3. If one’s goal is to build a plane that can fly reasonably well on solar alone, it would be daft to compromise the design by adding 2x the amount of solar panels for the same output. By adding solar panels to the bottoms of the wings, you’re doubling the weight of the power system, and whenever the bottom panels are providing power… the ones on the top are not, and vice versa. Regardless, in the RC Groups thread, the builder states that the plane can do mild aerobatics – loops and rolls, as is, so it seems there was nothing daft about the design.

  2. With a bigger wing you would be able to soar when the power drops, rather like a solar eagle or vulture, but I guess bigger wing means bigger weight, it would be a fine balance. (Also with a soaring setup once you launch you can use the sun to gain altitude and if a cloud passes by just glide till the sun comes out.)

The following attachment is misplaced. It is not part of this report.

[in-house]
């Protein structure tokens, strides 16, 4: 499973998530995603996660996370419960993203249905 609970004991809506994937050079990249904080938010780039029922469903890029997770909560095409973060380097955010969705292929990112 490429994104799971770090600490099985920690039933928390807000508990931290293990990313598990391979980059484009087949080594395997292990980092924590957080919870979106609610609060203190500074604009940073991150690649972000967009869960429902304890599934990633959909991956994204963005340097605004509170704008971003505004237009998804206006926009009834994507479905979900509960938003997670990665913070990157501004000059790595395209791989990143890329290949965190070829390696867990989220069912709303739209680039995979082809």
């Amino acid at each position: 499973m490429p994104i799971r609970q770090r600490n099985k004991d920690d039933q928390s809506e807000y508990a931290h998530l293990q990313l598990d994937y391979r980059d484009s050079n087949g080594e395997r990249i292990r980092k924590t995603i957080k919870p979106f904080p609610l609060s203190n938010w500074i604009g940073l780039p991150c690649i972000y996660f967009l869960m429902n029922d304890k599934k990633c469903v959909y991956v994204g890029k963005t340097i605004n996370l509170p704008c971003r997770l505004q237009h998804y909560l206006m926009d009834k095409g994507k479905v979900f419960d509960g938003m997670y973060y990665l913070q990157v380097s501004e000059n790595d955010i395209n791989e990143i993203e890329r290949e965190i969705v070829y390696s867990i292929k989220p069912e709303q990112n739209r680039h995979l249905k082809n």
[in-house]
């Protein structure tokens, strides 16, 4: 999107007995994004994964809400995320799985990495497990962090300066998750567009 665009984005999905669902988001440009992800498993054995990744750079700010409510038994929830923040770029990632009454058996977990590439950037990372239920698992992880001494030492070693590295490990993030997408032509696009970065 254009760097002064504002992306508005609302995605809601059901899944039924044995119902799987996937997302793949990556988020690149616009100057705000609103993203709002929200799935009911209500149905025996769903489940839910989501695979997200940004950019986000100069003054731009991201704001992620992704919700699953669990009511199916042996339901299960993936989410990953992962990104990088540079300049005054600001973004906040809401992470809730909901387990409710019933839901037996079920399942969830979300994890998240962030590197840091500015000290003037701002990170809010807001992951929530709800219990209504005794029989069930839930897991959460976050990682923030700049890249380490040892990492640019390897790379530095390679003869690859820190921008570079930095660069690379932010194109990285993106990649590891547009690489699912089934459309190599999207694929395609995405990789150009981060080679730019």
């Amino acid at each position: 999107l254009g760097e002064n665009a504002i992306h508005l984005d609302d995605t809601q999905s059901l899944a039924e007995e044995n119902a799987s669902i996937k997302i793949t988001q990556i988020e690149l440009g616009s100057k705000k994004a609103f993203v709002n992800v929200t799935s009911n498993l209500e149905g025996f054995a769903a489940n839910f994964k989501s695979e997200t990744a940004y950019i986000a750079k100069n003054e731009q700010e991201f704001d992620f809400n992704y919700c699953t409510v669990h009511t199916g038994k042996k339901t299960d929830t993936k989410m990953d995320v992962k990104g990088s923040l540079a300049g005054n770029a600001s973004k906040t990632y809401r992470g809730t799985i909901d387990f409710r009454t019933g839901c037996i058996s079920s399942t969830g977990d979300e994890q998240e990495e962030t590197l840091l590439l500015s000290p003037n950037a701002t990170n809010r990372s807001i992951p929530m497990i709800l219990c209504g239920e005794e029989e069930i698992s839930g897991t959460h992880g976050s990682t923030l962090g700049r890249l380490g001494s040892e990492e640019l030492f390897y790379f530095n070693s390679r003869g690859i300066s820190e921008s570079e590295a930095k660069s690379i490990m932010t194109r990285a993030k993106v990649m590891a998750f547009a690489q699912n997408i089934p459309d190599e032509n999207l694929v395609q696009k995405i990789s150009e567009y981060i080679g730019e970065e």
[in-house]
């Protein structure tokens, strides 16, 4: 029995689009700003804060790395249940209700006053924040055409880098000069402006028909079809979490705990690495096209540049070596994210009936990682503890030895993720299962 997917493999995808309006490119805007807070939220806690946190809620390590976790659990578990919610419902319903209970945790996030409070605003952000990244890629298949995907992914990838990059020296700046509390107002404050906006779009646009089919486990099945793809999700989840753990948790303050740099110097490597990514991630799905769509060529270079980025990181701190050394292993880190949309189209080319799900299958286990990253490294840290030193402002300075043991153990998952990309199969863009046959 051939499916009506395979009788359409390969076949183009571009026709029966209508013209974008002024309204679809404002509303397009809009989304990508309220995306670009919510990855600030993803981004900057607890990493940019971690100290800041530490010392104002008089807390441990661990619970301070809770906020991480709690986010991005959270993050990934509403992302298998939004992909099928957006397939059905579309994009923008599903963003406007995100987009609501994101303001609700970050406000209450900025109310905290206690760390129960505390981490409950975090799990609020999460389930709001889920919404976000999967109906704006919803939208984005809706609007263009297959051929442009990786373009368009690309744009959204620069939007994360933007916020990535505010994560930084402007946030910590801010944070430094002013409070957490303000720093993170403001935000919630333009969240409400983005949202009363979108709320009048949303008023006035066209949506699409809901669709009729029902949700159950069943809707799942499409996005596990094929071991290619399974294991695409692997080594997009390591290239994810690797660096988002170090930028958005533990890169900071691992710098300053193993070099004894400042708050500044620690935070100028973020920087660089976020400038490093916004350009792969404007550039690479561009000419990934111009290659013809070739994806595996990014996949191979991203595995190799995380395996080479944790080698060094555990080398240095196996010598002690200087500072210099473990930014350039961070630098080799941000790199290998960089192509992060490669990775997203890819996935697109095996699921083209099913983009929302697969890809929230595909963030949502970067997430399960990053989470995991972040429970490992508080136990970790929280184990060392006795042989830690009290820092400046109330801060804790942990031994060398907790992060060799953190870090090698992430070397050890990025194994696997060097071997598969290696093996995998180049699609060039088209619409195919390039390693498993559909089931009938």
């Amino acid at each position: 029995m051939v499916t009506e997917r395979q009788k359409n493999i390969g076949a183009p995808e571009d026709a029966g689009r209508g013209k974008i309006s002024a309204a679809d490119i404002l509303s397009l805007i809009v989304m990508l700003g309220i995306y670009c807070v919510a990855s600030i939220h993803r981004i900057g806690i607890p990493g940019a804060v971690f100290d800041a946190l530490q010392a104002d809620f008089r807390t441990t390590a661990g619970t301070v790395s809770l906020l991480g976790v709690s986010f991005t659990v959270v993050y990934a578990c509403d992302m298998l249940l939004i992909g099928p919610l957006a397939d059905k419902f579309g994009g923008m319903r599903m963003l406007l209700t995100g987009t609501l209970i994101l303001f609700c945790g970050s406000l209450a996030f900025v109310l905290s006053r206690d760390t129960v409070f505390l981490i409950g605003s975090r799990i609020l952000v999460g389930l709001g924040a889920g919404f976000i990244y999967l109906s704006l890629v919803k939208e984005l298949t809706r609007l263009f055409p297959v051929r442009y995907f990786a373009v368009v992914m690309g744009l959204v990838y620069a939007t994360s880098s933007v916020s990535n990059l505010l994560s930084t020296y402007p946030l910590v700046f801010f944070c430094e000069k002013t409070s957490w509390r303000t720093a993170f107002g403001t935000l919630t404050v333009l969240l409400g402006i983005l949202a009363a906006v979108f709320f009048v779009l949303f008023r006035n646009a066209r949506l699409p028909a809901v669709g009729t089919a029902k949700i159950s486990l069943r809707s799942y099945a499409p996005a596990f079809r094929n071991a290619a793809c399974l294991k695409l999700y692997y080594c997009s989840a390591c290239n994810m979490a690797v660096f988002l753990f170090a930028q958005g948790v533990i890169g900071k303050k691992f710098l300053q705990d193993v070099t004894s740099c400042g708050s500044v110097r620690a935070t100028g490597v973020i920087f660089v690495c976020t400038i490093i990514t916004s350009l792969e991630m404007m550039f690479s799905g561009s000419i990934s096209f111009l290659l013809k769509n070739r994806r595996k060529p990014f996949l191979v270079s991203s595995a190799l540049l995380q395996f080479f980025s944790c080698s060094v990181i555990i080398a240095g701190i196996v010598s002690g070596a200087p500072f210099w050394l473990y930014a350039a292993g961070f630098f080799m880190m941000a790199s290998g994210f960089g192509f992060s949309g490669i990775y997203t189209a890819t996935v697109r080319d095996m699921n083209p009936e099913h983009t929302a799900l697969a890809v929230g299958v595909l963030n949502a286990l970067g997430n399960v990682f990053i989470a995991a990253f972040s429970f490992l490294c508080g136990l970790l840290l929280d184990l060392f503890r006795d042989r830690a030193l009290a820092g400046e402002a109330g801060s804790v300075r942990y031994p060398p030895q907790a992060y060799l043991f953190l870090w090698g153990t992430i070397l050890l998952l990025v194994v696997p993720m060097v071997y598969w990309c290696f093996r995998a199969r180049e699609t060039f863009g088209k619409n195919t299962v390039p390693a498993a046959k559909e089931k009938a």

1. I think even a small nicad like a CMOS backup size one has better power/weight storage though and would probably last a couple of mins to drive the receiver and several servo movements.

  3. This is a fascinating project and post. I like the inconsistency of this power system- it’s a bit of a glider, but with a turbo that can provide propulsion *sometimes*.. It begs for a machine-learning piloting system that can optimize flight plans to maximize light exposure on the panels.

    Reminds me of this other battery-less solar-powered flight vehicle covered on Hackaday just last year–


    Great post, Danie!